In the regular season, LeBron James actually played well in the fourth quarter — he had the second highest fourth quarter PER in the league. Part of the reason is that the Heat’s rotation let him sit the first four to five minutes of the quarter and rest, then come in with real energy.
In the playoffs — especially the Eastern Conference Finals and Game 1 against Oklahoma City — there has been almost no rest for LeBron.
The result? In Game 1 it was a quiet 7 points on 2-for-6 shooting, with him settling for a lot of jumpers. After the game in the interview room, he looked and sounded tired.
In Game 2 the Heat are going to ask more of LeBron — he likely logs minutes defending Kevin Durant plus he needs to take on more of the offense if Dwyane Wade can’t — and he may well have to do it without rest. Here is what Heat coach Erik Spoelstra said, via Brian Windhorst at ESPN.
“We were able to manage his minutes pretty much at a career-low level for the majority of the regular season, and you get to this point, we have 12 days left, I know he has the mentality that he’ll do whatever it takes,” Spoelstra said. “I want him fresh so I’ll work to try to get him some rest, and ideally it won’t be 48, 53, whatever it is.”
Lack of rest isn’t going to fly as an excuse. Nor should it. But this is where the depth of the Thunder pays dividends — they can rest one or two of their “big three” at a time and not really suffer a huge drop off. When LeBron sits the Heat struggle right now. Do that for too long against the Thunder and the Heat will find themselves in a deep hole. The Thunder will be relentless.
It’s something to watch in Game 2 — can LeBron just get a few minutes of rest? How does that impact him when the game is on the line?
It’s just part of the huge mountain the Heat have to climb. And it is a steep one.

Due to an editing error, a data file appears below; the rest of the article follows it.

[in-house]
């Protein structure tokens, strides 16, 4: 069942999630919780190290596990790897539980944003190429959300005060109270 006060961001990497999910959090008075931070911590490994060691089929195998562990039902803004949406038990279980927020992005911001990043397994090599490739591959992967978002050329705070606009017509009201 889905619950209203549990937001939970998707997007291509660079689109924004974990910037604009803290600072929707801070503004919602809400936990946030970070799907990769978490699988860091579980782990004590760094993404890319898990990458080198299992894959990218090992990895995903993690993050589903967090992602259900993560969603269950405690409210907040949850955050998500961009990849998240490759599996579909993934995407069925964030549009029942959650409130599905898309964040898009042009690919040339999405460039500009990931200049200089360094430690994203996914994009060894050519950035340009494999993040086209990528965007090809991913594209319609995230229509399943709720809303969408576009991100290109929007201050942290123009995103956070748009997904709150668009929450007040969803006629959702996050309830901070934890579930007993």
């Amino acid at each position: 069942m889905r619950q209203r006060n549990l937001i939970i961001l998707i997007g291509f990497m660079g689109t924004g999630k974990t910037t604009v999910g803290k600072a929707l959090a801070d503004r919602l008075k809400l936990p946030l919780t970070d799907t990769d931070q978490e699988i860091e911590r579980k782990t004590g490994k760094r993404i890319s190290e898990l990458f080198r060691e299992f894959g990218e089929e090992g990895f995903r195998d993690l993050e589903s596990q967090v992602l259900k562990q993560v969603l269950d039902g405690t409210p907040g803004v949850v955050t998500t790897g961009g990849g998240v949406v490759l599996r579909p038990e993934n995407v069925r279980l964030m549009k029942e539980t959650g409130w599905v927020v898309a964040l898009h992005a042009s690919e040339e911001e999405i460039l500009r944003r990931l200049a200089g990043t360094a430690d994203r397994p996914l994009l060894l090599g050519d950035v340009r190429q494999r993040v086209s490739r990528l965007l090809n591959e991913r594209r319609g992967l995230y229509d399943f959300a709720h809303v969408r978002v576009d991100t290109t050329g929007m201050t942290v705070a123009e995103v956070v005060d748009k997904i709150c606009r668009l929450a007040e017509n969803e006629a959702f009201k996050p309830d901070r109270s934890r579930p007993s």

Spurs to give Tim Duncan, Manu Ginobili Friday night off in Denver
That is the first night of a back-to-back, with former Spurs’ assistant coach Mike Budenholzer and his Atlanta Hawks coming to San Antonio on Saturday. Popovich is saving his two veterans for that game.
Duncan and Ginobili have looked like they found the fountain of youth this season. Duncan is taking on less of the offense but has been very efficient in those moments. Ginobili has the impact he did a few years back in his bench role.
What Gregg Popovich cares about is them playing like that come the postseason. So they will rest on Friday.
Rejecting the tender is a favor to the drafting team, which gets to keep the player’s exclusive rights for a year. If Thornton tries to join the NBA now, he’s stuck negotiating with only the Celtics.
By accepting the tender, the player typically gets one of two outcomes. He either plays on that contract and draws an NBA salary or he gets waived. But even getting waived is better than rejecting the tender, because at least the player becomes a free agent and can negotiate with any team.
Players who reject the tender go to another league and play for less money. In Thornton’s case, that mean Australia.
How’s that going?
(Almost) never reject the required tender as a second-round pick.
Byron Scott says they just have to get Kobe Bryant better looks
Kobe Bryant is averaging 15.2 points a game at age 37. It’s just taking him 16.4 shots per game to get there. After his 1-of-14 shooting performance against the Warriors the other night — with too much isolation and too many plays run just for him — there has been a lot of talk about his shot. With reason, this is his shot chart so far this season.
So what do the Lakers’ do? Get Kobe to shoot less and get the ball in the hands of the young stars they supposed to be developing more? Nah.
“I know his mentality is that he can still play in this league,” Scott said. “And we feel the same way….
“Obviously he’s struggling right now with his shot, and I think everybody can see that,” Scott said. “So it’s trying to get him in better position to be able to have an opportunity to knock those shots down on a consistent basis. That’s No. 1.
“I don’t know if it’s his legs. I don’t think so. Again, our conversations are pretty blunt. … He tells me when he is tired and he tells me when he’s not tired. And the last few days, he said he feels great. So, I don’t think it’s a matter of him being tired or his legs being tired. I think it’s a matter of his timing being a little off.”
Yes, how could it be his legs? It’s not like he’s a 37-year-old with more than 55,000 NBA minutes played, and coming off an Achilles rupture and major knee surgery.
Honestly, I hope the Lakers and Kobe find a balance soon, because they have become just hard to watch. And I don’t want Kobe to go out this way.